Newspaper article The Canadian Press

Strident Opponent of Assisted Dying Won't Chair Advance Request Review

Newspaper article The Canadian Press

Strident Opponent of Assisted Dying Won't Chair Advance Request Review

Article excerpt

Assisted dying opponent steps aside


OTTAWA - A Toronto doctor who once likened assisted dying to the Holocaust is no longer in charge of a federally mandated process to determine whether Canadians should be able to make advance requests for medical help to end their lives.

Harvey Schipper has stepped aside as chair of a working group of experts who will examine the issue, although he will continue as an active member of the group.

"While I do believe I would have served in the role of chair impartially, the work of this expert panel is far too important to be burdened with unnecessary distractions," Schipper said in a statement released by the Council of Canadian Academies.

The council's appointment of Schipper as chair late last month had raised doubts about the impartiality of the process and the seriousness of the federal government's commitment to consider expanding its restrictive law on assisted dying.

Advance requests was one of three major issues left unresolved last year when the government passed legislation that restricted medical assistance in dying to those who are already near death.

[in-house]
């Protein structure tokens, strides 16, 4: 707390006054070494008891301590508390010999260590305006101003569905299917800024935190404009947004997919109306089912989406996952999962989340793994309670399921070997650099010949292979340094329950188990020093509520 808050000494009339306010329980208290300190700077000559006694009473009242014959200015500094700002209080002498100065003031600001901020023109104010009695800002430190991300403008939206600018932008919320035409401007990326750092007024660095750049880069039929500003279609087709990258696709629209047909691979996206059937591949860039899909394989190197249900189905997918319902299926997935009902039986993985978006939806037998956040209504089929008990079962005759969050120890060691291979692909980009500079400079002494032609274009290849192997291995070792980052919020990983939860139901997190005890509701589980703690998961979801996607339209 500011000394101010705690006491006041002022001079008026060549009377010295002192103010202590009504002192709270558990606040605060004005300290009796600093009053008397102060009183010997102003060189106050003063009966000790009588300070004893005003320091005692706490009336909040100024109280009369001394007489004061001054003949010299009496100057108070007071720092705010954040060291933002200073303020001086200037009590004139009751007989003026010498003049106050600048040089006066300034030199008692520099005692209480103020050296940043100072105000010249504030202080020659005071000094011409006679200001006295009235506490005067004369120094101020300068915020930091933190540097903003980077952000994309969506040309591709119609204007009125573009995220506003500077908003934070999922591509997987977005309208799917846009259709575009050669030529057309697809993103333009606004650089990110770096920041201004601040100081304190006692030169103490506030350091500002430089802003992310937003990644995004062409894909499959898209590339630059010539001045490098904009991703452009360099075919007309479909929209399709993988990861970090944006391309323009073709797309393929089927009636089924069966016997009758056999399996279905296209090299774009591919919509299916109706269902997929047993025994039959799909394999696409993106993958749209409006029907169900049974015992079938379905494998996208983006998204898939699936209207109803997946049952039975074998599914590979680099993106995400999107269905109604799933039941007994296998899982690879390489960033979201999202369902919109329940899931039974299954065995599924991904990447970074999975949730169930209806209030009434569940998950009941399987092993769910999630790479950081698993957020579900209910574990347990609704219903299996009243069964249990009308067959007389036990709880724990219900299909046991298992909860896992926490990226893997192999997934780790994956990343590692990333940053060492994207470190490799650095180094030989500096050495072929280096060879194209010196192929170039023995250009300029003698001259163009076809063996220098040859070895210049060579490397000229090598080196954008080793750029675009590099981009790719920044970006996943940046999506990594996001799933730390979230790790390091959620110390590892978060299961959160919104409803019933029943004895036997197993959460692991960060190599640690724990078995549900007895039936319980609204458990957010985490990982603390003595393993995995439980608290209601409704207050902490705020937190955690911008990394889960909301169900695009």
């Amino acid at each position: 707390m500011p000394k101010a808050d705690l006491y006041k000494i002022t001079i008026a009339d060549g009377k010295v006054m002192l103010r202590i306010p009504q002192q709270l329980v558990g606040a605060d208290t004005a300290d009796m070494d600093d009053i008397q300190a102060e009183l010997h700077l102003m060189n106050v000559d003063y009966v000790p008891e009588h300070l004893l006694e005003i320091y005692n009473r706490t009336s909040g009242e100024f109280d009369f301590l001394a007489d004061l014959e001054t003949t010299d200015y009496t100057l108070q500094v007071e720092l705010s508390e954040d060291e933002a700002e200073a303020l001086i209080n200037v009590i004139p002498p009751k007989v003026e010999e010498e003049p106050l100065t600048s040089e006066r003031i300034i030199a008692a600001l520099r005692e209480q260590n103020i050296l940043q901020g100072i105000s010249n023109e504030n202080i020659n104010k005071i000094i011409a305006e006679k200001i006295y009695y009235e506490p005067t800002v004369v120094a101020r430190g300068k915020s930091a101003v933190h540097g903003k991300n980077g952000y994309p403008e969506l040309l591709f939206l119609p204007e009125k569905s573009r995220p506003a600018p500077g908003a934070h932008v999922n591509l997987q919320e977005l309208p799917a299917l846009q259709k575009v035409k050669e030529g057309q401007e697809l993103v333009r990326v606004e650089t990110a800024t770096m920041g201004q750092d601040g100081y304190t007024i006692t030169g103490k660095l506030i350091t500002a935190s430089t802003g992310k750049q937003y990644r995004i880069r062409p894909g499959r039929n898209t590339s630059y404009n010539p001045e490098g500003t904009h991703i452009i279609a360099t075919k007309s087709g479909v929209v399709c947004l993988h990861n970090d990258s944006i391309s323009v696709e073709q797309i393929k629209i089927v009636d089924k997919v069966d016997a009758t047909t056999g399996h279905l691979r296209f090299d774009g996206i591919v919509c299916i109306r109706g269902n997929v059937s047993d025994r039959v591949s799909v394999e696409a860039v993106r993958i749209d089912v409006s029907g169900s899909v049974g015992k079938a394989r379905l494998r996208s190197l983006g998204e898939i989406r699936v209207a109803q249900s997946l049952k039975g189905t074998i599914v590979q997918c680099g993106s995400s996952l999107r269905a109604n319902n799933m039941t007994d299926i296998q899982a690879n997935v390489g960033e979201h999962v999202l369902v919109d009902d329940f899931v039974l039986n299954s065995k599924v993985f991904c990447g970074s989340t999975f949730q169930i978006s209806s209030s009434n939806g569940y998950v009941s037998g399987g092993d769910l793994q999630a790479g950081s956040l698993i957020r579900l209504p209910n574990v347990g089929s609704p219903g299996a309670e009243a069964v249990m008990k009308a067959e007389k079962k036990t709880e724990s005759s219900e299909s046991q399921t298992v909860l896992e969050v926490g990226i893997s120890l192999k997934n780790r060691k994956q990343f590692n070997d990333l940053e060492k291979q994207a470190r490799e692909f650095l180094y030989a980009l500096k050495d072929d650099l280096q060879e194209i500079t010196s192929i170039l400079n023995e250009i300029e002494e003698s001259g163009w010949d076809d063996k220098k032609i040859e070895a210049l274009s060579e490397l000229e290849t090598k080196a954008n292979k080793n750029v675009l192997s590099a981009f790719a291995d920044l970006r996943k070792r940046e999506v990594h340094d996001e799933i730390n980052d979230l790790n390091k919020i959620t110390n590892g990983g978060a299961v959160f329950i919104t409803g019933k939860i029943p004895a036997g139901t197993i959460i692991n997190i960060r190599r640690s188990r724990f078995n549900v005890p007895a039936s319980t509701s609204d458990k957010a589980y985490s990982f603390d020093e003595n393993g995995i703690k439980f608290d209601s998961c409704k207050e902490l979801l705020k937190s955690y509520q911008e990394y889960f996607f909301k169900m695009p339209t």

As part of the legislation, the government promised to conduct independent reviews to determine whether the legislation should eventually be expanded to include advance requests, mature minors and those suffering strictly from mental illnesses.

In December, the government engaged the Council of Canadian Academies to conduct the reviews of the three issues and report back to Parliament by late 2018.

The council last month created a 43-member expert panel on assisted dying, chaired by former Supreme Court of Canada justice Marie Deschamps, and subdivided it into working groups on the three outstanding issues.

Schipper, a University of Toronto professor of medicine, was put in charge of the advance request working group despite having been a strident opponent of assisted dying.

In a June 2014 column published in the Globe and Mail, he opined that civilized society always runs into trouble when it makes exceptions to the moral imperative that life is sacred. He then compared arguments used to justify assisted dying with those advanced by Nazi Germany to justify the Holocaust. …

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